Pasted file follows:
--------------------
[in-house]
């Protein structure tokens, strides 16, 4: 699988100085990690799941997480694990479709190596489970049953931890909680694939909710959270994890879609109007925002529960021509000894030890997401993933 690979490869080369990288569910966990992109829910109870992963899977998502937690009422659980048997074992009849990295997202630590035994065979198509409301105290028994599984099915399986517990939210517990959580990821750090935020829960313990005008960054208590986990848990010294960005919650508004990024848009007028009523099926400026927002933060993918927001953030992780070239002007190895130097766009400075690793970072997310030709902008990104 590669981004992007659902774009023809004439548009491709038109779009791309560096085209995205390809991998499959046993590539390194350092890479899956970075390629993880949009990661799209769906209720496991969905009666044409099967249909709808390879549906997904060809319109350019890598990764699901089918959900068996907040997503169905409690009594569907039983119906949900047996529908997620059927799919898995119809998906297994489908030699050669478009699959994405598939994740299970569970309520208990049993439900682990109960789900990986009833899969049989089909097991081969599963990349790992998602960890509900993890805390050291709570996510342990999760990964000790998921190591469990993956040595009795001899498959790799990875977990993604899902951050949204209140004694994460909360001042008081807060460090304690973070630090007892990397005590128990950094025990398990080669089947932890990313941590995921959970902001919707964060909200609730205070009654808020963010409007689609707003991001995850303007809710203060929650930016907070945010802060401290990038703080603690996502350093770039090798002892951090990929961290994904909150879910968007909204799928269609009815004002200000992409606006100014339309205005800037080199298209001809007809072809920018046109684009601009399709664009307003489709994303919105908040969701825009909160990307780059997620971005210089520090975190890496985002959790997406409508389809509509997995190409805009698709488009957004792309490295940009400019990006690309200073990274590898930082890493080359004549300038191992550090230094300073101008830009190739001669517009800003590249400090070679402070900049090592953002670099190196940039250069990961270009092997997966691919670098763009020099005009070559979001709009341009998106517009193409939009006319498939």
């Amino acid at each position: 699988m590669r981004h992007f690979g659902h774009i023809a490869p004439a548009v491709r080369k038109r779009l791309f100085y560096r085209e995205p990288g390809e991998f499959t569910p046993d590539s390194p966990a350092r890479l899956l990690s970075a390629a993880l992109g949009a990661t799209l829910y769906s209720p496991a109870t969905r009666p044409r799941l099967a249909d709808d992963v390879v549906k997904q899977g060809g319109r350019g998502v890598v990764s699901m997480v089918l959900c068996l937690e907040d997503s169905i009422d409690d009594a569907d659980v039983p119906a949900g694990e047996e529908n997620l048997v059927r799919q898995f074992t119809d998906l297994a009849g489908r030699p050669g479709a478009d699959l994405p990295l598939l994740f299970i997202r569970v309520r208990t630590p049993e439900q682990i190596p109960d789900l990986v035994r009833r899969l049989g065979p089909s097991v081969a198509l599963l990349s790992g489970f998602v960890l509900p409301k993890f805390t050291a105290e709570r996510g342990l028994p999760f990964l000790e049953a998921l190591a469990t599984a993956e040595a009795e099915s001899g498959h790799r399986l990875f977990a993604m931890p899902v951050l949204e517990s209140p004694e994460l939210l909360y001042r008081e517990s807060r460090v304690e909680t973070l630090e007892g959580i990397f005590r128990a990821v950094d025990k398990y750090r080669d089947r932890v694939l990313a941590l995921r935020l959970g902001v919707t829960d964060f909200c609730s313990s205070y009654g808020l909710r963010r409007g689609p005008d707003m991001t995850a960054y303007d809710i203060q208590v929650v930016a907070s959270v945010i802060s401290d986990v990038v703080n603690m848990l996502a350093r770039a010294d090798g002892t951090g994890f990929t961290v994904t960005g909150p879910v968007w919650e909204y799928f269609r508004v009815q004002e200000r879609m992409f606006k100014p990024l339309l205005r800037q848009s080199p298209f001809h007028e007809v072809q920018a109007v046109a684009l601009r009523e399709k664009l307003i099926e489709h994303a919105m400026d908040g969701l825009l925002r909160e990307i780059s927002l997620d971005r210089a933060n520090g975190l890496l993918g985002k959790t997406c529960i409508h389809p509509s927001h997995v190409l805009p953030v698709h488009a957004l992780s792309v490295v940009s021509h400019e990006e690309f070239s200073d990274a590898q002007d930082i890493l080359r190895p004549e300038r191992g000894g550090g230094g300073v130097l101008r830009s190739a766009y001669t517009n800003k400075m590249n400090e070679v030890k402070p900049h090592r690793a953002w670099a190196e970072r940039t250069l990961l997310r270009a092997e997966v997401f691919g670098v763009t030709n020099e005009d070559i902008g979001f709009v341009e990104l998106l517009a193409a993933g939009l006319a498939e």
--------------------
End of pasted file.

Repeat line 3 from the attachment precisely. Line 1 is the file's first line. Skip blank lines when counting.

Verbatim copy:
């Amino acid at each position: 699988m590669r981004h992007f690979g659902h774009i023809a490869p004439a548009v491709r080369k038109r779009l791309f100085y560096r085209e995205p990288g390809e991998f499959t569910p046993d590539s390194p966990a350092r890479l899956l990690s970075a390629a993880l992109g949009a990661t799209l829910y769906s209720p496991a109870t969905r009666p044409r799941l099967a249909d709808d992963v390879v549906k997904q899977g060809g319109r350019g998502v890598v990764s699901m997480v089918l959900c068996l937690e907040d997503s169905i009422d409690d009594a569907d659980v039983p119906a949900g694990e047996e529908n997620l048997v059927r799919q898995f074992t119809d998906l297994a009849g489908r030699p050669g479709a478009d699959l994405p990295l598939l994740f299970i997202r569970v309520r208990t630590p049993e439900q682990i190596p109960d789900l990986v035994r009833r899969l049989g065979p089909s097991v081969a198509l599963l990349s790992g489970f998602v960890l509900p409301k993890f805390t050291a105290e709570r996510g342990l028994p999760f990964l000790e049953a998921l190591a469990t599984a993956e040595a009795e099915s001899g498959h790799r399986l990875f977990a993604m931890p899902v951050l949204e517990s209140p004694e994460l939210l909360y001042r008081e517990s807060r460090v304690e909680t973070l630090e007892g959580i990397f005590r128990a990821v950094d025990k398990y750090r080669d089947r932890v694939l990313a941590l995921r935020l959970g902001v919707t829960d964060f909200c609730s313990s205070y009654g808020l909710r963010r409007g689609p005008d707003m991001t995850a960054y303007d809710i203060q208590v929650v930016a907070s959270v945010i802060s401290d986990v990038v703080n603690m848990l996502a350093r770039a010294d090798g002892t951090g994890f990929t961290v994904t960005g909150p879910v968007w919650e909204y799928f269609r508004v009815q004002e200000r879609m992409f606006k100014p990024l339309l205005r800037q848009s080199p298209f001809h007028e007809v072809q920018a109007v046109a684009l601009r009523e399709k664009l307003i099926e489709h994303a919105m400026d908040g969701l825009l925002r909160e990307i780059s927002l997620d971005r210089a933060n520090g975190l890496l993918g985002k959790t997406c529960i409508h389809p509509s927001h997995v190409l805009p953030v698709h488009a957004l992780s792309v490295v940009s021509h400019e990006e690309f070239s200073d990274a590898q002007d930082i890493l080359r190895p004549e300038r191992g000894g550090g230094g300073v130097l101008r830009s190739a766009y001669t517009n800003k400075m590249n400090e070679v030890k402070p900049h090592r690793a953002w670099a190196e970072r940039t250069l990961l997310r270009a092997e997966v997401f691919g670098v763009t030709n020099e005009d070559i902008g979001f709009v341009e990104l998106l517009a193409a993933g939009l006319a498939e």